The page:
Microsoft refreshes its own in-house Linux distro

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CBL-Mariner, Microsoft’s Linux distro, has received its first update in more than half a year, and although it doesn’t add much on the functionality side, it does fix quite a few bugs as well as patching a number of security flaws.

The March 2022 Update, added to GitHub recently, addresses some 30 CVEs, including the dreaded Dirty Pipe vulnerability that hit headlines earlier this month. 

However there isn't much to see in terms of functionality, and the distro’s version number hasn’t moved past 1.0. 

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It does, however, come as an ISO file now, making installation a lot less troublesome. The ISO can be found on this link. It weighs 720MB and, according to The Register, installs in roughly a minute.

The publication also said it is not one of the supported options in Windows Services for Linux, which is a bit strange, but users can still enable Hyper-V and install it like that.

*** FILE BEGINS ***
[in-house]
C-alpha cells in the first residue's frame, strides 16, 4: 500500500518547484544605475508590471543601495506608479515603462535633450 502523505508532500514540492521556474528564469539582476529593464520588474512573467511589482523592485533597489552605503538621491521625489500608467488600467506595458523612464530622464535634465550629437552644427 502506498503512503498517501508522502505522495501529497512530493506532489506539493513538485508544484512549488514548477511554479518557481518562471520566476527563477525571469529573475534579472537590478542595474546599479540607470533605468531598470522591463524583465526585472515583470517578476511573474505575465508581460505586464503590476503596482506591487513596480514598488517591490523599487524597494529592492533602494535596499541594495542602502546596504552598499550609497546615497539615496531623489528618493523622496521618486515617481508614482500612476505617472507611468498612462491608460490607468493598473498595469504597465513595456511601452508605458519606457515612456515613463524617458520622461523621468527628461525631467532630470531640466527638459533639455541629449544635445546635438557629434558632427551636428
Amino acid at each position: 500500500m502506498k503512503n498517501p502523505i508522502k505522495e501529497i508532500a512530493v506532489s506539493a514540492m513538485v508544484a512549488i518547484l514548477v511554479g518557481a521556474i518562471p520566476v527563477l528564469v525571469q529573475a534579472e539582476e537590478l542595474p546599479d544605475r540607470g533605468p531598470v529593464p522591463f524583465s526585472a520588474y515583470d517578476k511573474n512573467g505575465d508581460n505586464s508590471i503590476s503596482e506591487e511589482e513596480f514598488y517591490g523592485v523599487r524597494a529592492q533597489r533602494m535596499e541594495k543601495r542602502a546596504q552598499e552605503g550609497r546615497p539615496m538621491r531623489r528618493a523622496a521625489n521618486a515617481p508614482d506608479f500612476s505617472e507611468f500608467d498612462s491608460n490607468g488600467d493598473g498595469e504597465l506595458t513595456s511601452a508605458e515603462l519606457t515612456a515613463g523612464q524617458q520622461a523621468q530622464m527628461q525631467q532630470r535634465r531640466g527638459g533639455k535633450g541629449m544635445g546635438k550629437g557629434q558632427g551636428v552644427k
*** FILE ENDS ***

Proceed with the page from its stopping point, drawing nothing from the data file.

First released in 2020, Common Base Linux (CBL) Mariner, is a free, open-source Linux distribution, developed by Microsoft and is the base container OS for Microsoft Azure services, as well as the graphical component of Windows Subsystem for Linux (WSL 2).

The distro is being developed for Microsoft’s edge network services, as part of the company’s cloud infrastructure. Linux Systems Group, tasked with working on CBL-Mariner, uses it as the base Linux for containers in the Azure Stack HCI implementation of Azure Kubernetes Service.

CBL-Mariner is also used in Azure IoT Edge, running Linux workloads on Windows IoT, as well as to host the Weston compositor for WSLg.

Super minimal distros, which focus almost exclusively on hosting containers, is no novelty, and has been becoming increasingly popular lately, the Register notices. Intel has a similar solution, called Intel Clear Linux, which is now a standalone Linux distribution.

Via: The Register

Sead Fadilpašić

Sead is a seasoned freelance journalist based in Sarajevo, Bosnia and Herzegovina. He writes about IT (cloud, IoT, 5G, VPN) and cybersecurity (ransomware, data breaches, laws and regulations). In his career, spanning more than a decade, he’s written for numerous media outlets, including Al Jazeera Balkans. He’s also held several modules on content writing for Represent Communications.